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J Biomech. 1991;24(1):21-35.

A distribution-moment model of energetics in skeletal muscle.

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Department of Mechanical Engineering, Washington University, St. Louis, MO 63130.


In this paper we develop a theory for calculating the chemical energy liberation and heat production of a skeletal muscle subjected to an arbitrary history of stimulation, loading, and length variation. This theory is based on and complements the distribution-moment (DM) model of muscle [Zahalak and Ma, J. biomech. Engng 112, 52-62 (1990)]. The DM model is a mathematical approximation of the A. F. Huxley cross-bridge theory and represents a muscle in terms of five (normalized) state variables: A, the muscle length, c, the sarcoplasmic free calcium concentration, and Q0, Q1, Q2, the first three moments of the actin-myosin bond-distribution function (which, respectively, have macroscopic interpretations as the muscle stiffness, force, and elastic energy stored in the contractile tissue). From this model are derived two equations which predict the chemical energy liberation and heat production rates in terms of the five DM state variables, and which take account of the following factors: (1) phosphocreatine hydrolysis associated with cross-bridge cycling; (2) phosphocreatine hydrolysis associated with sarcoplasmic-reticulum pumping of calcium; (3) passive calcium flux across the sarcoplasmic-reticulum membrane; (4) calcium-troponin bonding; (5) cross-bridge bonding at zero strain; (6) cross-bridge strain energy; (7) tendon strain energy; and (8) external work. Using estimated parameters appropriate for a frog sartorius at 0 degree C, the energy rates are calculated for several experiments reported in the literature, and reasonable agreement is found between our model and the measurements. (The selected experiments are confined to the plateau of the isometric length-tension curve, although our theory admits arbitrary length variations.) The two most important contributions to the energy rates are phosphocreatine hydrolysis associated with cross-bridge cycling and with sarcoplasmic-reticulum calcium pumping, and these two contributions are approximately equal under tetanic, isometric, steady-state conditions. The contribution of the calcium flux across the electrochemical potential gradient at the sarcoplasmic-reticulum membrane was found to be small under all conditions examined, and can be neglected. Long-term fatigue and oxidative recovery effects are not included in this theory. Also not included is the so-called 'unexplained energy' presumably associated with reactions which have not yet been identified. Within these limitations our model defines clear quantitative interrelations between the activation, mechanics, and energetics in muscle, and permits rational estimates of the energy production to be calculated for arbitrary programs of muscular work.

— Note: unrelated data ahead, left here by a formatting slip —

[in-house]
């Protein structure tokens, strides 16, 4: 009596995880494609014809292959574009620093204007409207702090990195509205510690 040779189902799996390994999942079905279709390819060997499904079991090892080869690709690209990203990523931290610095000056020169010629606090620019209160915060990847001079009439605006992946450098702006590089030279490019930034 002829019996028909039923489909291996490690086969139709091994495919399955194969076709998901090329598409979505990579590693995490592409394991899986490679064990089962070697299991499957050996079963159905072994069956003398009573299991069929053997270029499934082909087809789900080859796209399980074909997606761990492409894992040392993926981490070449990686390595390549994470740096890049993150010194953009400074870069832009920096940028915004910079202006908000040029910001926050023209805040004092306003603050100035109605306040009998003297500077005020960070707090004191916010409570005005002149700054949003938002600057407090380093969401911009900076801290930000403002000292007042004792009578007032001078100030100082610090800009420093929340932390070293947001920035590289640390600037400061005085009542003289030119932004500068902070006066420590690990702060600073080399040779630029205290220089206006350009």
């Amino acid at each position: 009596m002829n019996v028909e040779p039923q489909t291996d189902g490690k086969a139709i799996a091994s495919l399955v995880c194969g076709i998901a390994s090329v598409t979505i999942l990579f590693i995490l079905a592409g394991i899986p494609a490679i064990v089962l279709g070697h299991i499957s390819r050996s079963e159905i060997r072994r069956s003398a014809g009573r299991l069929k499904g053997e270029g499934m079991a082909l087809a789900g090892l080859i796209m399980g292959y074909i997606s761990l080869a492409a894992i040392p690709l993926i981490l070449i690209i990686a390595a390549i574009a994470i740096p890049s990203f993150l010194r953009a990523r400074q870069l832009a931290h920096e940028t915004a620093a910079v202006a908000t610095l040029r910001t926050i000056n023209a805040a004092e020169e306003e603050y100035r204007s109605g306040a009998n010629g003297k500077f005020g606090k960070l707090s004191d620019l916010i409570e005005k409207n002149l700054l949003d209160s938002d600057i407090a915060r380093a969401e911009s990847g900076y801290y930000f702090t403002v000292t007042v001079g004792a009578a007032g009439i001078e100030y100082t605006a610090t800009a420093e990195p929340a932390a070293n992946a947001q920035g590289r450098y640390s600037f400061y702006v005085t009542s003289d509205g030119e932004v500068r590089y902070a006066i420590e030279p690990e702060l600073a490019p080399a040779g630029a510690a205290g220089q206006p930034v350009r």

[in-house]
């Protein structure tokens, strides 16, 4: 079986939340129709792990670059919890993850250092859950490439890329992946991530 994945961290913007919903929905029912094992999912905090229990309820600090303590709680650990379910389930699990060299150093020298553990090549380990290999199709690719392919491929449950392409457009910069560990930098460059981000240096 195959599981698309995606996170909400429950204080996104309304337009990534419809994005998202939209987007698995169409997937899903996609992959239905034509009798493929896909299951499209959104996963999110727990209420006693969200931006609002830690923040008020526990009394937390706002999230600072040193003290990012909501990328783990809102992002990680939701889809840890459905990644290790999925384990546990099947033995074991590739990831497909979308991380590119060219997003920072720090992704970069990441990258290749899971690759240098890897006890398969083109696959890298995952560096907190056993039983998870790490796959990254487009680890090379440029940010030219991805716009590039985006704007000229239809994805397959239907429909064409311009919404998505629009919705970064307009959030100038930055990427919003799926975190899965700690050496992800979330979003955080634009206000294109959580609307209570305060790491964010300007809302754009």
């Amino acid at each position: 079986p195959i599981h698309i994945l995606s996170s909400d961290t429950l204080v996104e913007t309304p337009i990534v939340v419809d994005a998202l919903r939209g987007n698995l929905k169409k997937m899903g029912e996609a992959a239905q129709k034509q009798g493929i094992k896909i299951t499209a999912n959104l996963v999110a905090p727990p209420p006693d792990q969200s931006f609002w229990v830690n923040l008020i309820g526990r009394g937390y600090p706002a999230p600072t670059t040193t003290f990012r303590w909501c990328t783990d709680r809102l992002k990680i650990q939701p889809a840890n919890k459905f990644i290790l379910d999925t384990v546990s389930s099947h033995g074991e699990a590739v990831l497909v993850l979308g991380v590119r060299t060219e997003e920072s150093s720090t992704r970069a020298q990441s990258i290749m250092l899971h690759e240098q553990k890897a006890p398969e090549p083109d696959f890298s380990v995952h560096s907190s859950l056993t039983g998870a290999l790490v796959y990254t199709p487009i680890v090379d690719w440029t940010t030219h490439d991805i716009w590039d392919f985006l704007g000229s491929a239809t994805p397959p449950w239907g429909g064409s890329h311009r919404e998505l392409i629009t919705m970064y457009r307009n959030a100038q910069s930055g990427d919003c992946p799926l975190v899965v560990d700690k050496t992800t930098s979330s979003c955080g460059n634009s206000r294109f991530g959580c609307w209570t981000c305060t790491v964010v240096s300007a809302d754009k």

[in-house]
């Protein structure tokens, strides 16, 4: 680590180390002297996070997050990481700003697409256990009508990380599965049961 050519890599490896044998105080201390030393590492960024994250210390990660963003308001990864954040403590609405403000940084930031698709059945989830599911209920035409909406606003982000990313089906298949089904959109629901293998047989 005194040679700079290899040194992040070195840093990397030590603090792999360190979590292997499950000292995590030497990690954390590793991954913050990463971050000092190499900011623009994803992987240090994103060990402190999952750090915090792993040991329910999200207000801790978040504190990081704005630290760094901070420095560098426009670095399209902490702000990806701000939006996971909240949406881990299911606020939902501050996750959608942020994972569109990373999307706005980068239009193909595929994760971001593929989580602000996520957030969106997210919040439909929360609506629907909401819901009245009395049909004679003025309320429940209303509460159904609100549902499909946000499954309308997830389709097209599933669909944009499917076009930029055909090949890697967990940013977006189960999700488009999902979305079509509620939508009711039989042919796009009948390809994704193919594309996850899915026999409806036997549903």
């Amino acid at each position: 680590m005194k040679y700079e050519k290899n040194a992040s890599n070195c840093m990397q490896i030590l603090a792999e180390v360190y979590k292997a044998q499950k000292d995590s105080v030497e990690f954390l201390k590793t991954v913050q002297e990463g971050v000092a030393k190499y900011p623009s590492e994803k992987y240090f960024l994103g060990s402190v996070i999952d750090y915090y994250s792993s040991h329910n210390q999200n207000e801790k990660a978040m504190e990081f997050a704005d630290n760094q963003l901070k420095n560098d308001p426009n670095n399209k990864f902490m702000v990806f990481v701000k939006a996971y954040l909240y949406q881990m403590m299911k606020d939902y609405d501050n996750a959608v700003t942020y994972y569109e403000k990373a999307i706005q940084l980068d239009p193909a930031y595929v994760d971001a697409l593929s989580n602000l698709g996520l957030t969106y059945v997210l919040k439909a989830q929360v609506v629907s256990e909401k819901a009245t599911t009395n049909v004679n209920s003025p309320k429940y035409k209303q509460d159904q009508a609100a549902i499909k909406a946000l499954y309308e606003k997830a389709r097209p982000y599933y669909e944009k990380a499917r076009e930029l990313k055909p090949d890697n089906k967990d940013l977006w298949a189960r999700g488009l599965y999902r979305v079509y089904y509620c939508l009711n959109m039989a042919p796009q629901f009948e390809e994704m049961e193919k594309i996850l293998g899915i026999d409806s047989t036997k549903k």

[Indexed for MEDLINE]

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